You probably see them all the time, though you might tune them out. They’re our neighbors — our two-dimensional, fun-loving neighbors of the future who we see enjoying a not-so-distant Denver in the architectural renderings for new developments all over town.
At Denverite, we’ve taken to calling them “imaginary Denverites,” and we’ve been thinking about compiling some of these pervasive faces for some time. But it wasn’t until a conversation on Twitter and a resulting email from the American Institute of Architects’ Marisa Pooley that the story came together.
“Lacking in diversity…? Or am I missing it?” asked @License_2_Shill of a rendering. The next thing I knew, Pooley was in my inbox, eager to chat.
In all industries, particularly in Colorado, people are “thinking about how our professions and employees and staff reflect the people we’re serving,” Pooley said over the phone. “In architecture it’s especially important right now.”
A recent architecture conference featured panel discussions on the topic for the first time, she said. Attendees even rallied for inclusivity before the event began.
“Part of architecture is designing equitably,” she said. Design “directly impacts the ways people live work and play,” and designing inclusively means providing “dignity” for future inhabitants.
And that means diversity in race, gender and experience, she said.
The city has grappled with gentrification and displacement as it’s grown. City officials and developers have asked when revitalization crosses the line and new candidates have filed to run for city council in the wake of change. Generally, those who think a lot about this say the problem with new development has more to do with forgetting who used to live in a neighborhood. For some, it’s an issue of representation. For us, it’s a question of who Denver is being built for.
In some ways, architectural renderings get right to the heart of that.
Take, for instance, this projection of life at The Hub Denver, which is under construction in RiNo. To me, this says: we’re new and hip and perfect for sitting fireside with your chest hair coming out of your shirt. Or, to the right, perhaps passing out in a chair.
And ok, these aren’t renderings, but I think they still accomplish the same purpose. To my eye, high-end apartments like Union Denver and the Alexan Uptown are really big on blondes with dogs.
Renderings “can be done to communicate a design intent, sell a design vision,” said John McIntyre, a principal with Tryba Architects. “But in marketing renderings, typically, you are trying to project, tell a story about the development. That often means telling a story about the kind of things that you’d imagine happening there.”
If a projection of the future doesn’t include everyone, what does that say to the people left out?
“It says if you don’t fit that image, then you may not be accepted there,” said Phillip Gallegos, an associate professor of architecture at the University of Colorado Denver. “Although, I find Denver to be better in some ways than other places in the country.”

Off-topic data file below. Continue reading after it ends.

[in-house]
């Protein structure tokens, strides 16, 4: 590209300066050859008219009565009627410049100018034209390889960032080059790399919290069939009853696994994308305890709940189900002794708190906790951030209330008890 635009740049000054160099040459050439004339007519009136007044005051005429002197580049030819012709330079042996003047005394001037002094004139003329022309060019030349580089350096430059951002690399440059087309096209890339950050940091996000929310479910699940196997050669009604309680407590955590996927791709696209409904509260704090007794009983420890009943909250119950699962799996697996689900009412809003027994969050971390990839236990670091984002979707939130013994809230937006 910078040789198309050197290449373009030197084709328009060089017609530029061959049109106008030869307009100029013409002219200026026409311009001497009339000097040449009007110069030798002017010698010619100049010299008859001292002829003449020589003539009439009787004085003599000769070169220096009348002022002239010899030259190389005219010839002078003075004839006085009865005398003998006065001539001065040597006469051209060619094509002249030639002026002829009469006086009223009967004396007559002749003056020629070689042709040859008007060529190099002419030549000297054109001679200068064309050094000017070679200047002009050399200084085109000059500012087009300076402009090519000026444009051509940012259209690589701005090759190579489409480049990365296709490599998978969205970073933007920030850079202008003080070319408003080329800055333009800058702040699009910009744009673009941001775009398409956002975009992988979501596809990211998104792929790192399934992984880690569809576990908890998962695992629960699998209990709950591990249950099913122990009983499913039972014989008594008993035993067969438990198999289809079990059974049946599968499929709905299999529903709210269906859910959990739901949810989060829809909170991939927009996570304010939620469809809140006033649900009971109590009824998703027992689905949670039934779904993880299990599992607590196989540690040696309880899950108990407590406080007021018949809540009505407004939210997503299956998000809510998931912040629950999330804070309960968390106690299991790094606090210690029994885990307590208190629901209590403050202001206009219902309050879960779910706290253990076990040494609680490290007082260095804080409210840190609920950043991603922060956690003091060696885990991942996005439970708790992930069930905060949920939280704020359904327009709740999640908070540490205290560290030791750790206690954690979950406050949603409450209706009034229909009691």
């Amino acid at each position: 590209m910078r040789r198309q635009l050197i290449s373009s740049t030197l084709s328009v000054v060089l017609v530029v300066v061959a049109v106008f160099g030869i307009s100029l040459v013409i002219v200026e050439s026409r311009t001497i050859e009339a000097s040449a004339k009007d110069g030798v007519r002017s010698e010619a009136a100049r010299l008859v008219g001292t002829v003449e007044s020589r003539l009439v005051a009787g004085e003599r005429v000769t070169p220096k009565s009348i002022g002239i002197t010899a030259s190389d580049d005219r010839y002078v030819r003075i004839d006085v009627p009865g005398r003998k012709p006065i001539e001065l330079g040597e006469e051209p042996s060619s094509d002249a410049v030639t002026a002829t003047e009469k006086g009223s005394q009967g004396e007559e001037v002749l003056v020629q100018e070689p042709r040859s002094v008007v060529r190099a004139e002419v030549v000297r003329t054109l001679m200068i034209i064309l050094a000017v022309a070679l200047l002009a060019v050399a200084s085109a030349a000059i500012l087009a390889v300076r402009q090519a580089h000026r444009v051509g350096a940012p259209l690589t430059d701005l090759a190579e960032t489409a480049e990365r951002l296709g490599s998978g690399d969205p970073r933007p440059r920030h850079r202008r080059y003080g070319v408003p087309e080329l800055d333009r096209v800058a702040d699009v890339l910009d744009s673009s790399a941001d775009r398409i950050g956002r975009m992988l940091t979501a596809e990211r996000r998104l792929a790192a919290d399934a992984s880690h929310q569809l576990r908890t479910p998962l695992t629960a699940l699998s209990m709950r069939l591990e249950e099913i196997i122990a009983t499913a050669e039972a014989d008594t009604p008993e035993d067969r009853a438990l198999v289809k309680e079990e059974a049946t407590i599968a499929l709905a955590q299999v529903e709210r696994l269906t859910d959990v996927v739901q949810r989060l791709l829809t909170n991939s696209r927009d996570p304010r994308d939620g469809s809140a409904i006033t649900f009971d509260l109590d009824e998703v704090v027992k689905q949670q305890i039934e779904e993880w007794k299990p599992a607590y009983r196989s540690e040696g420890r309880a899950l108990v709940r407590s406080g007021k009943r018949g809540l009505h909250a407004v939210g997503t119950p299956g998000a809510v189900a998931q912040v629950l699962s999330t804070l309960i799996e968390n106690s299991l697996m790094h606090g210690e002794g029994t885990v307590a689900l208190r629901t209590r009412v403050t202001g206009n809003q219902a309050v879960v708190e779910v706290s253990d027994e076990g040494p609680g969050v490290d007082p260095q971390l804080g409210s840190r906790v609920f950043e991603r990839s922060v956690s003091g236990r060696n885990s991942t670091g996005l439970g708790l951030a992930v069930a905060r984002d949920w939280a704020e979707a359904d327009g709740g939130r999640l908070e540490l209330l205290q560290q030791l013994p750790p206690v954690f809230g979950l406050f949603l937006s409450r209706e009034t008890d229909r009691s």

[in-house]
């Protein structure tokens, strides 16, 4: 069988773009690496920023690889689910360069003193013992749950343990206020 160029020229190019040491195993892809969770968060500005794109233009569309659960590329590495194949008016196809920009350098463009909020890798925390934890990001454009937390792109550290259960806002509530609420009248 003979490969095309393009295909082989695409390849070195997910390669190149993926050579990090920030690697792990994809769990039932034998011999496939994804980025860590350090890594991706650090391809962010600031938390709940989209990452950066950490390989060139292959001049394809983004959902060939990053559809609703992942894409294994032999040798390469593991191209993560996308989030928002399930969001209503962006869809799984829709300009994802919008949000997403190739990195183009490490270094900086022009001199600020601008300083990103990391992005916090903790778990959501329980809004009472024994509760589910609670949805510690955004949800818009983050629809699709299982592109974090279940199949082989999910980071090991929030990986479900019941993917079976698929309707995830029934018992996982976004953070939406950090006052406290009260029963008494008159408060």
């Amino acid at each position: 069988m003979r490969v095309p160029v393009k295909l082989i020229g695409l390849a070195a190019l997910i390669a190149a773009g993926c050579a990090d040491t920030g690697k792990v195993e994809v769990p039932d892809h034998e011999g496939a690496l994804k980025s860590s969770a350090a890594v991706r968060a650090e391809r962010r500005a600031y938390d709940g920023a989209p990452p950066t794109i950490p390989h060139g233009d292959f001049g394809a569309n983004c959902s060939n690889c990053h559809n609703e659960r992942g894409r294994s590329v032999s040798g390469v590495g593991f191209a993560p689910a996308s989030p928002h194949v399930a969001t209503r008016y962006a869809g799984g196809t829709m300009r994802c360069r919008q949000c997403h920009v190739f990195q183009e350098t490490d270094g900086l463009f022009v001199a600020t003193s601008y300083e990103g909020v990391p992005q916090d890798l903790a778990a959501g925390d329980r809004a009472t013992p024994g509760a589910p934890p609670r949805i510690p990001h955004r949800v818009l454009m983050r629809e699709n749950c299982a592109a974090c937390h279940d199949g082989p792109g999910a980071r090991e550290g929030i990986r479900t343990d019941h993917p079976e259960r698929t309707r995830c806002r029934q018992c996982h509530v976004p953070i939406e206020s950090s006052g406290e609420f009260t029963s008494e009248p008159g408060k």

We get images like this in our inboxes all the time. I looked through 100 of them to see, generally, what kind of diversity is projected in them.
Of those 100, all of which prominently contained people, 34 contained people who weren’t obviously white. Fifteen others contained abstracted shadow versions of humans: flat, single-color figures that anyone might be able to see themselves in.
I asked McIntyre, who’s company works with designers to produce renderings, why equity might not always be present.
“Good developers who are place-based are wanting the communities that they are building in to be reflected in the images they’re producing,” he said over the phone. “But there’s also a limited supply of those [2-D] people that you can use. They tend to be quite generic.”
Generally, he said, designers use clipart libraries online that may lack diversity. And beyond that, a designer based in another country might be making art for a market across an ocean.
For Gallegos, this is a really personal issue. When he first earned his license in the ’70s, he said, he was the only Chicano architect in the entire state. There were some Latino people from other countries working here, but he was one of the only Americans of color.
That lack of diversity at the top has trickled down into designs and end products.
“When you talk about renderings, usually most of the programs, because they’re all developed by white people, when you get the images and drop somebody in there, there are very few people in the renderings that [are] people of color.”
Still, Gallegos said things have slowly improved.
“It’s better than when I started and I was the only one, and we were less than 1 percent of the architects,” he said. “It’s taken such a long time. It’s taken my whole professional life to see even small amounts of change like that in this profession.”
McIntyre, who works on projects all over the world, also said that representation in these libraries is improving.
“Within North America, I think you are starting to see more diversity in clip art available,” he said, “but you have to work harder to make sure that’s coming though in the images.”
Tryba, he said, sometimes works with artists who spend time taking photos of people on the street in the city where a project is being pitched, an effort to nail the “sensibility” of a place.
“This conversation is happening internationally,” he said. “It’s a fundamental question as we are getting more urban, and it’s just the same question that we’re having from a development sense, which is about the benefits or otherwise of diversity and affordability and respecting existing character and the impact of gentrification.”